Friday, January 29, 2010

Adding a Rider to the Icelandic Sculpture

While it is possible to build an armature for a horse and rider as one piece, I chose to do the rider separately so I can work on her detailing up close without the horse in the way.

As you can see, the horse has progressed a good bit since the last time I posted about her.  Her right hind leg is close to finished as is her right shoulder.  The bulk of her body is pretty much there, I just have to make sure all the depressions are tightly filled so the surface won't collapse if touched, carve away what isn't the horse I'm making and smooth everything out.  Easy, right?  Not when you're working this big!  I'm used to being able to put my hands around the horse's barrel, warming the clay with my hands and smoothing it with my thumbs.  This piece is simply too big to do that.  I'm having to use a lamp and a hairdryer to warm the clay enough that I can smooth it with my hands.  I can carve it down with the tools, but sculpting is in my hands, so I have to run both my fingers and palms over it to see if it feels right to me.

 

The horse has no saddle at the moment, but will by the time I've finished it.  The rider's right leg isn't quite long enough yet and the foot isn't formed at all, but I'm just seeing how the horse and rider fit together here.  

I need to build up the thickness of the rider's legs and arms so she'll be proportionate.  She will have short hair and be wearing a helmet and Kentucky jods (breeches that are boot-cut so she can wear short boots) unless my customer decides she wants to be in different clothes.  I can always add long sleeves if need be and change the style of her pants and boots.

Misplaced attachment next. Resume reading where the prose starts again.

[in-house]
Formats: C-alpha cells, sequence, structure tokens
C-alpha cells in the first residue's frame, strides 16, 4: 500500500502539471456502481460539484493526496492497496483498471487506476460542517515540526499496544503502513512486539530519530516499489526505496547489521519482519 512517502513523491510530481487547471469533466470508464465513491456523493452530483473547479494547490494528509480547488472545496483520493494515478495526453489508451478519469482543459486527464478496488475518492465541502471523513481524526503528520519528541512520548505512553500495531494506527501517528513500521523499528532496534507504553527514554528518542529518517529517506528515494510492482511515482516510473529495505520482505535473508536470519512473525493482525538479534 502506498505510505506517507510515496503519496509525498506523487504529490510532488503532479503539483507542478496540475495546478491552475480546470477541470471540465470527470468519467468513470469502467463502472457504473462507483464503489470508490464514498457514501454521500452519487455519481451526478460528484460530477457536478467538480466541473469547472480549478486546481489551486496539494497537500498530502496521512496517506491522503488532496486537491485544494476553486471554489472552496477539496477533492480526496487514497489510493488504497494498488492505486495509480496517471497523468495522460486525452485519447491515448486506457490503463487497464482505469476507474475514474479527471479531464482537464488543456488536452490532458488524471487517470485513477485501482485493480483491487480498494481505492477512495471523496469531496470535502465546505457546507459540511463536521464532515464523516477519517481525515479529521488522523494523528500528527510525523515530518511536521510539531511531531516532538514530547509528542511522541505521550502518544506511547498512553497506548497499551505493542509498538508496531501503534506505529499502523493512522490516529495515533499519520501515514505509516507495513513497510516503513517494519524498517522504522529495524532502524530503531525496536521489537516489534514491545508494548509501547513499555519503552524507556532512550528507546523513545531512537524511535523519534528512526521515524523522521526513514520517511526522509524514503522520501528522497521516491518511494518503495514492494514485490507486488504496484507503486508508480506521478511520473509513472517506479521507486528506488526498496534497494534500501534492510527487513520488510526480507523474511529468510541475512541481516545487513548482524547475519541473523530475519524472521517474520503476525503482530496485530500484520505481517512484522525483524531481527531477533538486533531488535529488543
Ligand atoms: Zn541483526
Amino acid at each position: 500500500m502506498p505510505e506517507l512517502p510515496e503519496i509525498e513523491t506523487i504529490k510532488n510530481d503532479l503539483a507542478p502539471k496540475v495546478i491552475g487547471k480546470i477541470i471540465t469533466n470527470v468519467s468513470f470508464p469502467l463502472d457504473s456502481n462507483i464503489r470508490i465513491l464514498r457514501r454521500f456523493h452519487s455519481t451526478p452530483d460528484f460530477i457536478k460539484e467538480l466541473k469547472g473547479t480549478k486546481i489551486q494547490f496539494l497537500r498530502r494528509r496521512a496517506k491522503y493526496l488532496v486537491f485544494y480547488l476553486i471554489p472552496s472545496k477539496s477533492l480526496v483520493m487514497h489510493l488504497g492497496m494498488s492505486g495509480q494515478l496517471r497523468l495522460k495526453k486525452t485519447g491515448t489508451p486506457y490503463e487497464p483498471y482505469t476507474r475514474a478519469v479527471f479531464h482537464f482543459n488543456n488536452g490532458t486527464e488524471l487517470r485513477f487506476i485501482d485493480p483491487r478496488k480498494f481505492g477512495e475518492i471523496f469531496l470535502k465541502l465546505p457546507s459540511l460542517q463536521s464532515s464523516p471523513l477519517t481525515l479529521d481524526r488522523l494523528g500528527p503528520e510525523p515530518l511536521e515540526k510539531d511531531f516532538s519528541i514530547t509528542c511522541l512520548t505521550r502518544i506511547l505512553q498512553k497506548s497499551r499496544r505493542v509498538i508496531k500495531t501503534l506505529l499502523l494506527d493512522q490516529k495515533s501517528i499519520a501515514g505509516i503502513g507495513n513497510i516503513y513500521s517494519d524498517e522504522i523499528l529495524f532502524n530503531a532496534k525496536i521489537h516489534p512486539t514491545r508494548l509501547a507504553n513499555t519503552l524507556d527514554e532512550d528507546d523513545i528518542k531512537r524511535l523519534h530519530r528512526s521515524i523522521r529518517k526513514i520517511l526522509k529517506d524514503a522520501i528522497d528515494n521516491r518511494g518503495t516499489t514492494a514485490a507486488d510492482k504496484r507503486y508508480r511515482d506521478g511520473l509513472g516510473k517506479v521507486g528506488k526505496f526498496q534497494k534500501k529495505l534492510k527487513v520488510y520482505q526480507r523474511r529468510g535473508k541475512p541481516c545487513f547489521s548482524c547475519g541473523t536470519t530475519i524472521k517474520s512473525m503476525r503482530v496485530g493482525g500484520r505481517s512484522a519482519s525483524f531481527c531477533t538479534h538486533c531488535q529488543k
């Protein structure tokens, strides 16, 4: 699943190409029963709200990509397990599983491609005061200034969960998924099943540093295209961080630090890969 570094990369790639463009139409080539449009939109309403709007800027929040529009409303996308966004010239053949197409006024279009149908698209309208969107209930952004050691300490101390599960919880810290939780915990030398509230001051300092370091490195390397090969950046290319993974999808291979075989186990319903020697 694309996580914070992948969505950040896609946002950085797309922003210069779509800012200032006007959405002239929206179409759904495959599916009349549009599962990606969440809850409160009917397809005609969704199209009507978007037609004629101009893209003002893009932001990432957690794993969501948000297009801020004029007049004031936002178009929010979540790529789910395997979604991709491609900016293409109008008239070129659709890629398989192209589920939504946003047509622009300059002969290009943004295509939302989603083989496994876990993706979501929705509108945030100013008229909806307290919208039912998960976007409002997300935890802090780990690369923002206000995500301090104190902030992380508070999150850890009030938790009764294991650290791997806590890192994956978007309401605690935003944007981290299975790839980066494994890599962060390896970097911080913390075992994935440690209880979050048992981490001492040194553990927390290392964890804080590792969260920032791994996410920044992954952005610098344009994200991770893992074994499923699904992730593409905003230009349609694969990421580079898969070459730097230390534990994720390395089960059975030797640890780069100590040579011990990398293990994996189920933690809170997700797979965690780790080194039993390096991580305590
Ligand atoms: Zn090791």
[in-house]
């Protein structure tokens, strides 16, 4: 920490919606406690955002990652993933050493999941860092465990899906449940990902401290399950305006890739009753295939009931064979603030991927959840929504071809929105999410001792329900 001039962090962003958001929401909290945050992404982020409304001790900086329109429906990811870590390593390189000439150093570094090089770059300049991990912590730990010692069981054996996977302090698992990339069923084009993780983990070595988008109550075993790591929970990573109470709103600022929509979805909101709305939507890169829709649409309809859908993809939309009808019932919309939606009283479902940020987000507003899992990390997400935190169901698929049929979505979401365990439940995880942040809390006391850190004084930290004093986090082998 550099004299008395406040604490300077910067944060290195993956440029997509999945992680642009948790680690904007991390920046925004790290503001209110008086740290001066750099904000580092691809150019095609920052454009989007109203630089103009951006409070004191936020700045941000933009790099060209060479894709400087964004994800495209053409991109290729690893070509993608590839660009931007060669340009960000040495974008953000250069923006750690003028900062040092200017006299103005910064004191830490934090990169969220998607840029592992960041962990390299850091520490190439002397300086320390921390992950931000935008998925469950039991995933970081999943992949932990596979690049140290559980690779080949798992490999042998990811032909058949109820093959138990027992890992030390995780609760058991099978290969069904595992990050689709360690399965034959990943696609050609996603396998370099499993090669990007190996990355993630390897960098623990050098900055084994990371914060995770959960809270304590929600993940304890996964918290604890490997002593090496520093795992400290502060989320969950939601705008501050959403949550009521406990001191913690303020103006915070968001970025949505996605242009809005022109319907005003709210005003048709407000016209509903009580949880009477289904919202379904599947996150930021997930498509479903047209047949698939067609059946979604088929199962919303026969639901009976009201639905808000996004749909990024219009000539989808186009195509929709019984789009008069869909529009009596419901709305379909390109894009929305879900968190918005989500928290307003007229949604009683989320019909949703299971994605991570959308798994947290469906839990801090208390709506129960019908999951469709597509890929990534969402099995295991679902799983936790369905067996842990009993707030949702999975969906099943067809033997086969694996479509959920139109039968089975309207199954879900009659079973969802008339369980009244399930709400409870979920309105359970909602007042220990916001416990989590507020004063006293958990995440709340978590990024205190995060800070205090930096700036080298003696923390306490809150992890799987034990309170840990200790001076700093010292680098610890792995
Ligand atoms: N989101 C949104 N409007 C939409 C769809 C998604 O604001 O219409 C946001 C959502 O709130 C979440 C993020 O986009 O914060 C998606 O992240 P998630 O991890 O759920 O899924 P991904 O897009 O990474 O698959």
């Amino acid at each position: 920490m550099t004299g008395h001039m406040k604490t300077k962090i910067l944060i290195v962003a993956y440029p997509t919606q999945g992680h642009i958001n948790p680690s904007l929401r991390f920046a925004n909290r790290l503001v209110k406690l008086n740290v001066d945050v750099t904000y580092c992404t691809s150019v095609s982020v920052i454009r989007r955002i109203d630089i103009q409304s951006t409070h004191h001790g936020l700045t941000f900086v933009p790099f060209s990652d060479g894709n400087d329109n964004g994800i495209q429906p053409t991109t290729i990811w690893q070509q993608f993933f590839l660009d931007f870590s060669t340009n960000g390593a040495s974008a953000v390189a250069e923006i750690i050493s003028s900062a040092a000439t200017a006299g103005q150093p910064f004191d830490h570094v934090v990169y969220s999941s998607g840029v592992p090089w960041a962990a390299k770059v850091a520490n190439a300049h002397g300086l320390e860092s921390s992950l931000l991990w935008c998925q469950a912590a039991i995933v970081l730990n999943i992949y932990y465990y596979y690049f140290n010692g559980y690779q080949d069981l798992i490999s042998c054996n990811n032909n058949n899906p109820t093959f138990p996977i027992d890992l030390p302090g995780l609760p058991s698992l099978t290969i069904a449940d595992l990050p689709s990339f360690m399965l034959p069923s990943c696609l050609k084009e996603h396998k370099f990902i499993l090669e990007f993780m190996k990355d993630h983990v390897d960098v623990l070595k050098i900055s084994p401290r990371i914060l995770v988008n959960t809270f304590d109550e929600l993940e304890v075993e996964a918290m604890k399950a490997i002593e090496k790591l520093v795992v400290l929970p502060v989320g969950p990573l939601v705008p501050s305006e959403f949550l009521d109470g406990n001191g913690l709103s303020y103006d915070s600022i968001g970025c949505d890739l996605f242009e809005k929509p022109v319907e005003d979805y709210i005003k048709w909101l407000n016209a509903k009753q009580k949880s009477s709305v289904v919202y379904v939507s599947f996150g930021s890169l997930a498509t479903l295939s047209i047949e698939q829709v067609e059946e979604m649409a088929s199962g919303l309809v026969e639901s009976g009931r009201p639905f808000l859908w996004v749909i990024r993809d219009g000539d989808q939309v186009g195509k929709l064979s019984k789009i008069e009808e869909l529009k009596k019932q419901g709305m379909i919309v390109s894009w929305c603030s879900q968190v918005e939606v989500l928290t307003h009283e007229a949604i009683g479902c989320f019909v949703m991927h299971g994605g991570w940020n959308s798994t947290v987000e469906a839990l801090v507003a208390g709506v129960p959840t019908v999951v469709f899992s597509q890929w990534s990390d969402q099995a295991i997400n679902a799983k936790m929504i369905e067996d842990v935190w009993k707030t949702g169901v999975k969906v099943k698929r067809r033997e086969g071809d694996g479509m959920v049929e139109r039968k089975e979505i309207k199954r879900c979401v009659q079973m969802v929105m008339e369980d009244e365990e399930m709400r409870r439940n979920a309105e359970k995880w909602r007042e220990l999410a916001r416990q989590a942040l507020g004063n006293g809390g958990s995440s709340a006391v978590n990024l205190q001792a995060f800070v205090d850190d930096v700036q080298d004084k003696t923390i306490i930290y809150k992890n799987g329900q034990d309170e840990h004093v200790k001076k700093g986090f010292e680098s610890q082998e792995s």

As you can see, the horse's right side is more developed and the rider's left side is more developed.  I have pictures of the rider's armature somewhere - maybe in my laptop.  I'll post them when I figure out where I filed them!
The rider's eyeballs are made of harder clay in a different color so I can see what I'm doing when I shape the eyelids, browbone, etc. around them.  The horse's dark eyes are either beads or earrings - I've forgotten now what I used.  I like to use a hard spherical thing as the eyeball so I can build the eye socket properly and not get the eye out of round.  That isn't possible for humans, since the pupil is cut out to make the eyes look alive.  Horses have horizontal, sort of rectangular pupils, not round ones like we have, so their eyes are usually shown as just round, no pupils cut out. 

The direction the horse is looking is shown by the angle of the upper eyelid and the position of the head, neck and ears.  The direction a person is looking is shown by the location of the pupil and iris of the eye, with the pupil cut out (like a bowl, a rounded cut) and the iris either cut out more shallowly for dark eyes, or just scribed on the eyeball for light eyes (like blue eyes, such as my rider has).  The direction a human's eyes are looking is also indicated by the highest arch of the eyelids, since the lens of the eyeball pushes the lid out a little bit.  I haven't carved out my rider's pupils yet. 

This face isn't really a likeness to my customer yet - it's more of a place holder while I get her proportions right.  Once I'm happy with the rest of her, I'll detail the face so it looks like her, then add the hair and helmet.  The line carved down the center of the horse's face is there to help me compare sides to make sure she's symmetrical.